As all the grocery giants will have to if they are to hit their growth targets without increasing their footprints. “The laggards are in danger of being left behind,” warns Heslegrave.

They need to catch up. And fast.

Supermarkets: 50 shades of green

M&S: 124/150

The only ‘carbon neutral’ grocer (although some of this is achieved by off-setting). Set boldest target on energy use - to cut store, office and warehouse use by 35% against 2006 levels by 2015. Seven stores currently generate 100% of their energy needs - a huge achievement. Since cutting 25% of non-glass packaging in 2011, it has set softer targets in packaging.

Sainsbury’s: 120/150

Has set the strongest target for cutting own label packaging - to halve it by 2020, against 2005 levels - and is particularly active in renewable energy (it’s working with Imperial College to develop new systems). Despite a 25% increase in floor space over the past four years, absolute energy use has fallen 9%. Claims backed up with clear evidence.

Asda: 107/150

Back in 2007, the scale of its ambition lagged that of M&S and Sainsbury’s, but Asda has certainly made up for it since. It’s on track to have CO2 emissions by 35% by 2015, has reduced own label packaging by 27% in absolute terms and has set the most ambitious longer-term target for emissions from logistics (of slashing them 60% by 2015 against 2005 levels).

Tesco: 88/150

A slow mover on CO2 (in 2007, emissions were unchanged on 2006), it’s since caught up, targeting a 50% cut by 2020 (against 2006 levels). It’s on course to hit the target. However, it also set a target to slim down own-label packaging 25% by 2010 and later lowered it to 15%, which it claims it’s achieved, although there’s no data to support this.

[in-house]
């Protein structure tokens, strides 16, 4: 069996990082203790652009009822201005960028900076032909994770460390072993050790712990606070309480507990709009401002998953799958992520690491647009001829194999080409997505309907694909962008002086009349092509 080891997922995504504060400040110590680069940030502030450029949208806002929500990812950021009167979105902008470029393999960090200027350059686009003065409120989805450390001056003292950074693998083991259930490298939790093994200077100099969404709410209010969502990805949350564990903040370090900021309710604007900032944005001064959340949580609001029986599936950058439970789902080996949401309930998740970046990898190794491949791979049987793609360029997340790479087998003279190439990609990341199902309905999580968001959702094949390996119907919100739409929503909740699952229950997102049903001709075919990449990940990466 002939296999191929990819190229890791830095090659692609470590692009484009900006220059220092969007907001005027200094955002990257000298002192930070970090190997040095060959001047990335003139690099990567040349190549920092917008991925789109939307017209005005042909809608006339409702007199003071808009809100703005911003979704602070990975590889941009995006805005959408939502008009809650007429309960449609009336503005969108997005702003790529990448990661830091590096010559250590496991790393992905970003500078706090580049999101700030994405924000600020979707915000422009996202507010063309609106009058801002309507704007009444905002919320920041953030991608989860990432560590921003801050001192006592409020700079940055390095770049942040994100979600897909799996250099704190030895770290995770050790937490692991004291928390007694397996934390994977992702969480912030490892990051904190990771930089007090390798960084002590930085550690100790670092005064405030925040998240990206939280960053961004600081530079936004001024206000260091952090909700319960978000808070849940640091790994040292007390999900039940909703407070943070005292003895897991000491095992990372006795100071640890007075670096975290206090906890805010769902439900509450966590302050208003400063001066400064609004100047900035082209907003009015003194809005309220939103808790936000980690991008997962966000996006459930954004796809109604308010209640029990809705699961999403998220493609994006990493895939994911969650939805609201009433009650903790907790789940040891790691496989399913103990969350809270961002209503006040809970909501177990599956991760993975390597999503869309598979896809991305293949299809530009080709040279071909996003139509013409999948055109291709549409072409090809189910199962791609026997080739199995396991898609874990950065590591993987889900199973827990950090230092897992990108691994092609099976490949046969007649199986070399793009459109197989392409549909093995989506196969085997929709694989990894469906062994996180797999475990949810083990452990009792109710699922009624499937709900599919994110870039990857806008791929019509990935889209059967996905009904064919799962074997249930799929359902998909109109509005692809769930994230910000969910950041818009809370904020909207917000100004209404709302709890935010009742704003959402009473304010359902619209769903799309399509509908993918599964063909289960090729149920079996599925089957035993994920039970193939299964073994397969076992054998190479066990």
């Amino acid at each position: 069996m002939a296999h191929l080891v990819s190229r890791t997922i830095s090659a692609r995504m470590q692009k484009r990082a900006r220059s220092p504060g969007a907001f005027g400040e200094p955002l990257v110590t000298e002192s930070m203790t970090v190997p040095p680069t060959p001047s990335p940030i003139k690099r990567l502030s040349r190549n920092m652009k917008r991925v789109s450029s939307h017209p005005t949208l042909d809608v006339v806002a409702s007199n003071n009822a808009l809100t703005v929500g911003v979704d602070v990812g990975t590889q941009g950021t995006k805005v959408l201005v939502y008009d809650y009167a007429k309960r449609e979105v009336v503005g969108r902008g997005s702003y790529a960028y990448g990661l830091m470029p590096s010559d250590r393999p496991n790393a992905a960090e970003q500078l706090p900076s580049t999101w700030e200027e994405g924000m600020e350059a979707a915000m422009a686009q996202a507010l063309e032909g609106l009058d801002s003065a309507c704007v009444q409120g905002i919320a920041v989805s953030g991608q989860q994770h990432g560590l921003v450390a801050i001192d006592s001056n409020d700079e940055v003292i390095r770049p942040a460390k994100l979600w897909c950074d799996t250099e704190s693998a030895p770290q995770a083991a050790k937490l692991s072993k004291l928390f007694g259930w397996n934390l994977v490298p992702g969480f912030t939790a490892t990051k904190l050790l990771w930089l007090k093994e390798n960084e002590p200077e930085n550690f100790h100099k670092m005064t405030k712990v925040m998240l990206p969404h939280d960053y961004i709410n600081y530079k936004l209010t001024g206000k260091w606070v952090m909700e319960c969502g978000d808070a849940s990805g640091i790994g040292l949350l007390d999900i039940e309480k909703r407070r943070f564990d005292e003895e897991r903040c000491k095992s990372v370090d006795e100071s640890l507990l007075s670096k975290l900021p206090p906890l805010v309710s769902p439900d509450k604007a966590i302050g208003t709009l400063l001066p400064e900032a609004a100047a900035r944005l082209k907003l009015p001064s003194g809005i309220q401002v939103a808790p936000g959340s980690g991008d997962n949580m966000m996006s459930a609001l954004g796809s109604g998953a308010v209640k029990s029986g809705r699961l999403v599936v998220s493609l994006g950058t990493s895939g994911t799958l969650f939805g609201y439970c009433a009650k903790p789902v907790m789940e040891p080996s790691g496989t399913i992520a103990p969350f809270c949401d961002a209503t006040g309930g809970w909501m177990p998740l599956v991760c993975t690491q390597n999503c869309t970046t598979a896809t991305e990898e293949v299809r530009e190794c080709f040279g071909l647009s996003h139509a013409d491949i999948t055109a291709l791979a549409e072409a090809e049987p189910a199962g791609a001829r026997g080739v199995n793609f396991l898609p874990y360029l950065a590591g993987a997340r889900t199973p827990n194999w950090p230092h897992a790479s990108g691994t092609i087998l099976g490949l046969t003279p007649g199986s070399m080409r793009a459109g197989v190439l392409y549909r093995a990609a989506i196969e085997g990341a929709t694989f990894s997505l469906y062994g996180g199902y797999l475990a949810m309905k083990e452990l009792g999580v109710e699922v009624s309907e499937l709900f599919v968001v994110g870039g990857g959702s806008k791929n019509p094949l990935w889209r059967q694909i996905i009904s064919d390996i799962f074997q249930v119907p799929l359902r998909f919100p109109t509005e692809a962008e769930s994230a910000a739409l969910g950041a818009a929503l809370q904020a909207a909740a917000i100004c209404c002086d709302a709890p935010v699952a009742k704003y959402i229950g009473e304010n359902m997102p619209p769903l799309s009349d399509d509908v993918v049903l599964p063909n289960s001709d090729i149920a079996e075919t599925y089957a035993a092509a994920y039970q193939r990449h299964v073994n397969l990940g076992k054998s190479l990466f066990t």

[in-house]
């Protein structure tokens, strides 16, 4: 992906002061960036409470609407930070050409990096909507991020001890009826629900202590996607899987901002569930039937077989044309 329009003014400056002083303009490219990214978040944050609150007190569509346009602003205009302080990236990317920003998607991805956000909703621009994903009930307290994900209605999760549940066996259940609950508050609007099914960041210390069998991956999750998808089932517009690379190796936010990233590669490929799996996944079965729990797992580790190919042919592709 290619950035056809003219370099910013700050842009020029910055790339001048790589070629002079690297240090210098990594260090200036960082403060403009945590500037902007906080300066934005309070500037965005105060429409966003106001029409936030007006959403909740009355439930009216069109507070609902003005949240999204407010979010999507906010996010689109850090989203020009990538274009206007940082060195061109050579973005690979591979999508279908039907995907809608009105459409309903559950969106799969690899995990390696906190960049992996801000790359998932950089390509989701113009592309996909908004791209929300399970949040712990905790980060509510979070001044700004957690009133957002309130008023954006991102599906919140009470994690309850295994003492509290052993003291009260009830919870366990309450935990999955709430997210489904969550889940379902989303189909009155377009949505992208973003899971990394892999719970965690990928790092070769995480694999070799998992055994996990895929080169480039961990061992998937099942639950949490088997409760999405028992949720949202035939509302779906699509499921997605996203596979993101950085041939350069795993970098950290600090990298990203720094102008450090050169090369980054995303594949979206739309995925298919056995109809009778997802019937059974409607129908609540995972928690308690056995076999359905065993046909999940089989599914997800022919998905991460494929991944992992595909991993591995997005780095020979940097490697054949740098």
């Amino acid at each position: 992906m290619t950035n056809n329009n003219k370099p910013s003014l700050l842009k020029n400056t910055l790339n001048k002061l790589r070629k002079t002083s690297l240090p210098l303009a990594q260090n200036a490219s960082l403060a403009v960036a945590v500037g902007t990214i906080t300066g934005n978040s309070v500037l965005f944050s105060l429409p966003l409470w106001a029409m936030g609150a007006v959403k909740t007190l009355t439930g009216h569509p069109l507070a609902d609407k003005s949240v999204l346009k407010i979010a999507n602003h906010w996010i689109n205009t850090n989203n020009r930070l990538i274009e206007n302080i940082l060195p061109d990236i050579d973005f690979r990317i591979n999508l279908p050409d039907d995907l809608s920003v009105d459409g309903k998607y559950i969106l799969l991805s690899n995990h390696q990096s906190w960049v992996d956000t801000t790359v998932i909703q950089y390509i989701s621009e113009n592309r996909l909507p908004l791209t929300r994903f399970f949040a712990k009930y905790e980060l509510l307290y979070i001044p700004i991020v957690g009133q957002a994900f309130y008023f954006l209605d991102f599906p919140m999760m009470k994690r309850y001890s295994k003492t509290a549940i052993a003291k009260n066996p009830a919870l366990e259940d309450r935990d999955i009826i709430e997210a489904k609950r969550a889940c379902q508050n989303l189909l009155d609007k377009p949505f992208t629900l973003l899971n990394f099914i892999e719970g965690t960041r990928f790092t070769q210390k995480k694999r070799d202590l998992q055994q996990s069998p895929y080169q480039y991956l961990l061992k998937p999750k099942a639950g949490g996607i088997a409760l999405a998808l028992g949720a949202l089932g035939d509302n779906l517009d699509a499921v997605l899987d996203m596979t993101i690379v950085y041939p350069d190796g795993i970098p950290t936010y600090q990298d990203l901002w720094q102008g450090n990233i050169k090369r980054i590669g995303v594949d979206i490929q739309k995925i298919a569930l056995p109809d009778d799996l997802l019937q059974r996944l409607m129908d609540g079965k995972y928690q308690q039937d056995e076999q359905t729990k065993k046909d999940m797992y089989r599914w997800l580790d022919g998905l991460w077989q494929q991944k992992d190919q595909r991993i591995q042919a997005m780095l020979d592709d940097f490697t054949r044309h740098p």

The Co-operative: 84/150

Has scored some big wins. Since 2006: it’s cut CO2 by 40%, so is on course to hit its target of a 50% reduction by 2020. It has also reduced own-label packaging 19% since 2009, cut CO2 emissions from transport 40% (against 2005) and says it generated 98% of its electricity last year from renewable sources. Was marked down on relative weakness of future targets.

Morrisons: 78/150

Scored poorly on the strength of its 2007 targets and progress so far. Targeted an 8% cut in transport emissions by 2010, but made no mention of this in 2011. Did, however, cut own label packaging by 15% by 2010 and appears to be on course to send zero waste to landfill. Future targets - such as absolute 30% cut in CO2 by 2020 (against 2005) - relatively strong.

Notes: retailers were graded on five criteria - CO2 emissions packaging logistics renewable energy waste to landfill. Each area held a maximum of 30 points, based on strength of retailers’ 2007 targets, progress to date and strength of future targets

Manufacturers: 50 more shades of green

P&G: 117/180

Its targets are particularly ambitious.Aims to have halved CO₂ emissions, energy-use and waste by 2020. By the same date, it wants to have cut relative road miles and packaging by a fifth and be using 30% renewable energy to power its operations. However, while it’s pledged to be using 100% recycled or renewable materials in packaging, it’s talked less about cutting packaging use than some of its peers.

Unilever: 104/180

Emits 55% less CO2 per tonne than it did in 1995. By 2020, it wants to have cut emissions by 63%. By the same date, it’s set a target of using 40% renewable energy - rival P&G is slightly less ambitious in this field, targeting 30%. The two companies are almost neck and neck, but Unilever falls down slightly when it comes to water and packaging. Both are nevertheless significantly ahead of the rest of the field.

CCE: 89/180